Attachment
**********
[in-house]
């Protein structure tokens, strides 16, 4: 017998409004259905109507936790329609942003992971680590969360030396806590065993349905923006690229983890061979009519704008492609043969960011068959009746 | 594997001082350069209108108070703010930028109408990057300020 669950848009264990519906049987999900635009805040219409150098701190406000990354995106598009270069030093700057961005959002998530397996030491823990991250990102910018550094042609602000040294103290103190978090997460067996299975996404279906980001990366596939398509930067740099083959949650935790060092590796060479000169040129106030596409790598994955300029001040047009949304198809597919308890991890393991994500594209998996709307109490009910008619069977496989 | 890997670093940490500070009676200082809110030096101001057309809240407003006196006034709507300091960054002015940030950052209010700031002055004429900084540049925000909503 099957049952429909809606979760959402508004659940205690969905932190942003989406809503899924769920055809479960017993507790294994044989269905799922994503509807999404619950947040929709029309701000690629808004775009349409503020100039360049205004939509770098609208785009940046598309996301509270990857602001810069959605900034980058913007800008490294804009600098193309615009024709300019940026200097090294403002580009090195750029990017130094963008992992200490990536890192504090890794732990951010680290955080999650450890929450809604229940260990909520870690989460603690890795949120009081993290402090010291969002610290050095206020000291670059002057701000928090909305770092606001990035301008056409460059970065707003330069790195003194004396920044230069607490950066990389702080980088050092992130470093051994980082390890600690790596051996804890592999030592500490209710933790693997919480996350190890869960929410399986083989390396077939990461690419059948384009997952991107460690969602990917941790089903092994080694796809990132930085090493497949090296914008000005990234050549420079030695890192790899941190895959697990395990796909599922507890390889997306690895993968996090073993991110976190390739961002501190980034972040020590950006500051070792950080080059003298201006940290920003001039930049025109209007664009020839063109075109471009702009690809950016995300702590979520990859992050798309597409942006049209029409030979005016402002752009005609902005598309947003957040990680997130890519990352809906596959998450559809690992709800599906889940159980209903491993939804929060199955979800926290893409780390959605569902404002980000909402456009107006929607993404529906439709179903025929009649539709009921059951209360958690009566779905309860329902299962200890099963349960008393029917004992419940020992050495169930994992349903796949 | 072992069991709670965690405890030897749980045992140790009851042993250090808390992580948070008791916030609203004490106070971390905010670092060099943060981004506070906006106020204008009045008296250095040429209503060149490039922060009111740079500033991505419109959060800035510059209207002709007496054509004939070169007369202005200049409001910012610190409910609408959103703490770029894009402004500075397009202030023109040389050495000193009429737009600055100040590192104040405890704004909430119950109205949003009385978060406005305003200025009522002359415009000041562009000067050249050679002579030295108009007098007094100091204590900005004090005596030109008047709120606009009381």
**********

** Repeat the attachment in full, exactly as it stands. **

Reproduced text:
[in-house]
């Protein structure tokens, strides 16, 4: 017998409004259905109507936790329609942003992971680590969360030396806590065993349905923006690229983890061979009519704008492609043969960011068959009746 | 594997001082350069209108108070703010930028109408990057300020 669950848009264990519906049987999900635009805040219409150098701190406000990354995106598009270069030093700057961005959002998530397996030491823990991250990102910018550094042609602000040294103290103190978090997460067996299975996404279906980001990366596939398509930067740099083959949650935790060092590796060479000169040129106030596409790598994955300029001040047009949304198809597919308890991890393991994500594209998996709307109490009910008619069977496989 | 890997670093940490500070009676200082809110030096101001057309809240407003006196006034709507300091960054002015940030950052209010700031002055004429900084540049925000909503 099957049952429909809606979760959402508004659940205690969905932190942003989406809503899924769920055809479960017993507790294994044989269905799922994503509807999404619950947040929709029309701000690629808004775009349409503020100039360049205004939509770098609208785009940046598309996301509270990857602001810069959605900034980058913007800008490294804009600098193309615009024709300019940026200097090294403002580009090195750029990017130094963008992992200490990536890192504090890794732990951010680290955080999650450890929450809604229940260990909520870690989460603690890795949120009081993290402090010291969002610290050095206020000291670059002057701000928090909305770092606001990035301008056409460059970065707003330069790195003194004396920044230069607490950066990389702080980088050092992130470093051994980082390890600690790596051996804890592999030592500490209710933790693997919480996350190890869960929410399986083989390396077939990461690419059948384009997952991107460690969602990917941790089903092994080694796809990132930085090493497949090296914008000005990234050549420079030695890192790899941190895959697990395990796909599922507890390889997306690895993968996090073993991110976190390739961002501190980034972040020590950006500051070792950080080059003298201006940290920003001039930049025109209007664009020839063109075109471009702009690809950016995300702590979520990859992050798309597409942006049209029409030979005016402002752009005609902005598309947003957040990680997130890519990352809906596959998450559809690992709800599906889940159980209903491993939804929060199955979800926290893409780390959605569902404002980000909402456009107006929607993404529906439709179903025929009649539709009921059951209360958690009566779905309860329902299962200890099963349960008393029917004992419940020992050495169930994992349903796949 | 072992069991709670965690405890030897749980045992140790009851042993250090808390992580948070008791916030609203004490106070971390905010670092060099943060981004506070906006106020204008009045008296250095040429209503060149490039922060009111740079500033991505419109959060800035510059209207002709007496054509004939070169007369202005200049409001910012610190409910609408959103703490770029894009402004500075397009202030023109040389050495000193009429737009600055100040590192104040405890704004909430119950109205949003009385978060406005305003200025009522002359415009000041562009000067050249050679002579030295108009007098007094100091204590900005004090005596030109008047709120606009009381």